3

I have a Hyundai Elantra 2002 and changed its power steering fluid with a turkey baster. Four days after changing the power steering fluid and running 1000 miles I noticed that the power steering fluid is leaking. I filled it up up to Max level when I changed it, but after four days it is leveled at Min. So apparently, it is leaking. It was not leaking previously, but now after changing the power steering fluid, it is leaking. Is it normal? What should I do?

  • 2
    What was the level before you changed it? What's the source of the loss (have you found any leaks)? As a side note, I've found that in my Eclipse there's no point in filling it over about halfway between min/max as it will just blow any more than that out. – Brian Knoblauch May 23 '13 at 11:45
  • it was between min and max before change. The reservoir and the hoses connected to it are fine. But I see some drops by the wheel near passenger side. I cannot say for sure what the source is. Update: I checked the level today in the morning, and it is now below min. So, it is definitely leaking even when the car is not running. – aminfar May 23 '13 at 13:11
  • 1
    You can always try adding power steering leak-stop fluid to the system and see if that makes the problem go away. :-) – R.. May 26 '13 at 2:41
  • yeah, I am doing it, every two or three days. Still no luck, let's see. – aminfar May 27 '13 at 21:58
3

There use to be a say that you never changed you transmission fluid from whatever to whatever, due to detergents eating up any little bit of soil that might have been holding a leak back. Assuming you used the same fluid type, and the other fluid was filthy enough to have a positive viscosity gain, the new fluid might have found the weakest link. Look for the hose with dirt on it, and trace it. Also, look at you steering rack, as this might be the source of the leak. If available, top the fluid off, and have someone turn the wheel from maximum left turn to max right. Observe all the components, and look for your culprit. Another thing to do is check your hoses for a breach, and if you find one, you might as well replace all hoses to avoid the weakest link failing next.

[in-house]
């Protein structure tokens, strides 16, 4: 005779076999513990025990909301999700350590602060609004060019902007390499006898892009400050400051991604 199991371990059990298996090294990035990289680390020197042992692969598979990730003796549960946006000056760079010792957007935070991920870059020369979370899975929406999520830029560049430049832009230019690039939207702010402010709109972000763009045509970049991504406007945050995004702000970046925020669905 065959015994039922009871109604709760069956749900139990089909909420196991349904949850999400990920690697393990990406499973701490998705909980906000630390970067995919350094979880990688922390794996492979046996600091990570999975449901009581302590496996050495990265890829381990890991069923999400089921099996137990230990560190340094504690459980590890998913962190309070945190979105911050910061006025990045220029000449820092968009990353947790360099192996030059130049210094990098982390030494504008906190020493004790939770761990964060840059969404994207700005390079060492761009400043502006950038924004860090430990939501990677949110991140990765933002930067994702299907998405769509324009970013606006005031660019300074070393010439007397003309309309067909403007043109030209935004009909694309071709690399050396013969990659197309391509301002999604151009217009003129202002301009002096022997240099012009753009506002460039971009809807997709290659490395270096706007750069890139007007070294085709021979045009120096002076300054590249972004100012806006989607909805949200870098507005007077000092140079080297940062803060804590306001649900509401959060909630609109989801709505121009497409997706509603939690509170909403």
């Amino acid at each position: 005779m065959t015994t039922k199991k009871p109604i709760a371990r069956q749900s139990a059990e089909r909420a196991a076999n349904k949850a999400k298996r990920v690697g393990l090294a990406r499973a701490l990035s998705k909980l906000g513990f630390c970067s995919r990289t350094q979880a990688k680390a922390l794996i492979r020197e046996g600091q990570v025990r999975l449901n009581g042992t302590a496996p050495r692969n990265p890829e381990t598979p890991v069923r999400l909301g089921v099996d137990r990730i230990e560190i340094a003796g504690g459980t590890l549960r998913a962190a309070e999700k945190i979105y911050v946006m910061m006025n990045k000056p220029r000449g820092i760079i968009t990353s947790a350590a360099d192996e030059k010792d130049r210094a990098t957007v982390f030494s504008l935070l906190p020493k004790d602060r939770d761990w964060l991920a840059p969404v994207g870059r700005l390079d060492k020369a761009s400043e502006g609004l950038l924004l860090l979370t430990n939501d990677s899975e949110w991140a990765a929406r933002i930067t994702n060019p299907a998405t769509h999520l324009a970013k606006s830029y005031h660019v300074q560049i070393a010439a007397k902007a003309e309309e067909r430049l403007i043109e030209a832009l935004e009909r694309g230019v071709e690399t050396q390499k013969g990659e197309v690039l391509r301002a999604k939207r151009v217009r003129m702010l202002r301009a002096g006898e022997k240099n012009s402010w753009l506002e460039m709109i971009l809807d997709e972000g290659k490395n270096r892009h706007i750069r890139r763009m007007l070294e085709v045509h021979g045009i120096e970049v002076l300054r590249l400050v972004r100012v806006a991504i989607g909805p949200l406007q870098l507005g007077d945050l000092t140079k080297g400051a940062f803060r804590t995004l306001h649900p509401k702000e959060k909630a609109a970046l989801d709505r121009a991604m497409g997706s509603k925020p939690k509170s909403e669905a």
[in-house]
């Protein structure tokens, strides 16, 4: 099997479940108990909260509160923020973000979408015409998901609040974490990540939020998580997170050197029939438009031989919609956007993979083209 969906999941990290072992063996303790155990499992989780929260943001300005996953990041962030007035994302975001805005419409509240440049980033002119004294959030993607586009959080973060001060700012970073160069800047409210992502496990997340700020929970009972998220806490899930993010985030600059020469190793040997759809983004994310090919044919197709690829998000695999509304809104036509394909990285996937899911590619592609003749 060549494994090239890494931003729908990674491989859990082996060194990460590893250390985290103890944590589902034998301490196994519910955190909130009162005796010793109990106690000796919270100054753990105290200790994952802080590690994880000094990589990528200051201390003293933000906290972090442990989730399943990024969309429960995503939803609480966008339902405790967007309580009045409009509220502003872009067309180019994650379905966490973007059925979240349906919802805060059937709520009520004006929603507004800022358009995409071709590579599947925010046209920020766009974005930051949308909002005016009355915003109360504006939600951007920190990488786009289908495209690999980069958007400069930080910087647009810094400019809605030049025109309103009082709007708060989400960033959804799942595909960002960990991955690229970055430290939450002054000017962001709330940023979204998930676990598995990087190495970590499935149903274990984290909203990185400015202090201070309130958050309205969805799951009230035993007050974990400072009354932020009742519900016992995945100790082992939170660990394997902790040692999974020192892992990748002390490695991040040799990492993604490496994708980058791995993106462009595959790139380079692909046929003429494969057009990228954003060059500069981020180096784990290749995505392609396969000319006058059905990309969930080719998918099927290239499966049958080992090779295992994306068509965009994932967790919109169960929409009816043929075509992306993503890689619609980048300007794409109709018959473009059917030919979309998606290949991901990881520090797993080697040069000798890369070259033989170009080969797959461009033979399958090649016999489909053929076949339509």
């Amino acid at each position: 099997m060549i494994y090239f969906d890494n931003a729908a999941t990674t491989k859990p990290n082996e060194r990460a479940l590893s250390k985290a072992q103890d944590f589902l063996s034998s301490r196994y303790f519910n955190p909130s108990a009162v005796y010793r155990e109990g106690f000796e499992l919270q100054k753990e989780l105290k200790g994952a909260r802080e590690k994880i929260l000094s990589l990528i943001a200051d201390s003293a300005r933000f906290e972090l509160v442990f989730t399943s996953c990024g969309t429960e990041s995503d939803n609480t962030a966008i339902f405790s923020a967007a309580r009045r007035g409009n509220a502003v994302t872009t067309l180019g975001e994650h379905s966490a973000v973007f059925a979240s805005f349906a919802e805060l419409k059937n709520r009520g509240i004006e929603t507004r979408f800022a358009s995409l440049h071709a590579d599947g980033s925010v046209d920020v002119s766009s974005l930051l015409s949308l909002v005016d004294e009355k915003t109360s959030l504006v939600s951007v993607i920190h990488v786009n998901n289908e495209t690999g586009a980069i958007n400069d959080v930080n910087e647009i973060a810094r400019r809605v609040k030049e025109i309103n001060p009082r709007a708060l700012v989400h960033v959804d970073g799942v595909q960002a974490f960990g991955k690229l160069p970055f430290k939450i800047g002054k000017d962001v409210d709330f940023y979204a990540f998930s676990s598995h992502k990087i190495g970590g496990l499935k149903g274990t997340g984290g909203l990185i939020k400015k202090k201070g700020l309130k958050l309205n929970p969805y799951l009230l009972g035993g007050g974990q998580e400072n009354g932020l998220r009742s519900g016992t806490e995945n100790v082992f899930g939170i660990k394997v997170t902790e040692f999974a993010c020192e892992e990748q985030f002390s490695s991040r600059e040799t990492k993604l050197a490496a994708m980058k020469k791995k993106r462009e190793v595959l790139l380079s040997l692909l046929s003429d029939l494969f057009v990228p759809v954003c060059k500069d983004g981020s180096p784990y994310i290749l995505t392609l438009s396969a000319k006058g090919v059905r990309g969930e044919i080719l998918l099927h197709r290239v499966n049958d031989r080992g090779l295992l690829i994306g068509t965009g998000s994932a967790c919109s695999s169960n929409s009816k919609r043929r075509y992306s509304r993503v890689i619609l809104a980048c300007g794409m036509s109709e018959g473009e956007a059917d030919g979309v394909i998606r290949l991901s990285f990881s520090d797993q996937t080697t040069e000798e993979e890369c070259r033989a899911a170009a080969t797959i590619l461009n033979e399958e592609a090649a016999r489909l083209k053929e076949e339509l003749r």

• 1
    Thanks FossilizedCarlos for your comments, Indeed, your right. I have a ´93 Cutlass with a little low level, and after I replenish as low as 5 ml of new ATF oil to the steering oil reservoir, in less than 12 hrs I have a leak (located in the steering oil pressure bulb). Also ATF caused a lot of harm, cause it has a lot of detergents. Never use this oil here. – Martin Caldera Aug 12 '18 at 17:33
0

You definitely have a leak. Get under your vehicle and check the PS hoses on the pressure side. There is a hose that has sections of metal pipe joined by rubber Hose. The rubber hose is for flexibility. Most likely it will be a section of metal hose leaking due to corrosion. As for changing your fluid with a Turkey baster, not ideal! Remember there is a lot more fluid in the system than what is visible in the reservoir. I would have removed a hose on the return side of the system and allowed the system to pump itself dry and then reattached the hose and refilled the system. Make sure to have some spare clamps and hose before you do that though or you may be "parked" for a bit as I once was.

Your Answer

By clicking “Post Your Answer”, you agree to our terms of service, privacy policy and cookie policy

Not the answer you're looking for? Browse other questions tagged or ask your own question.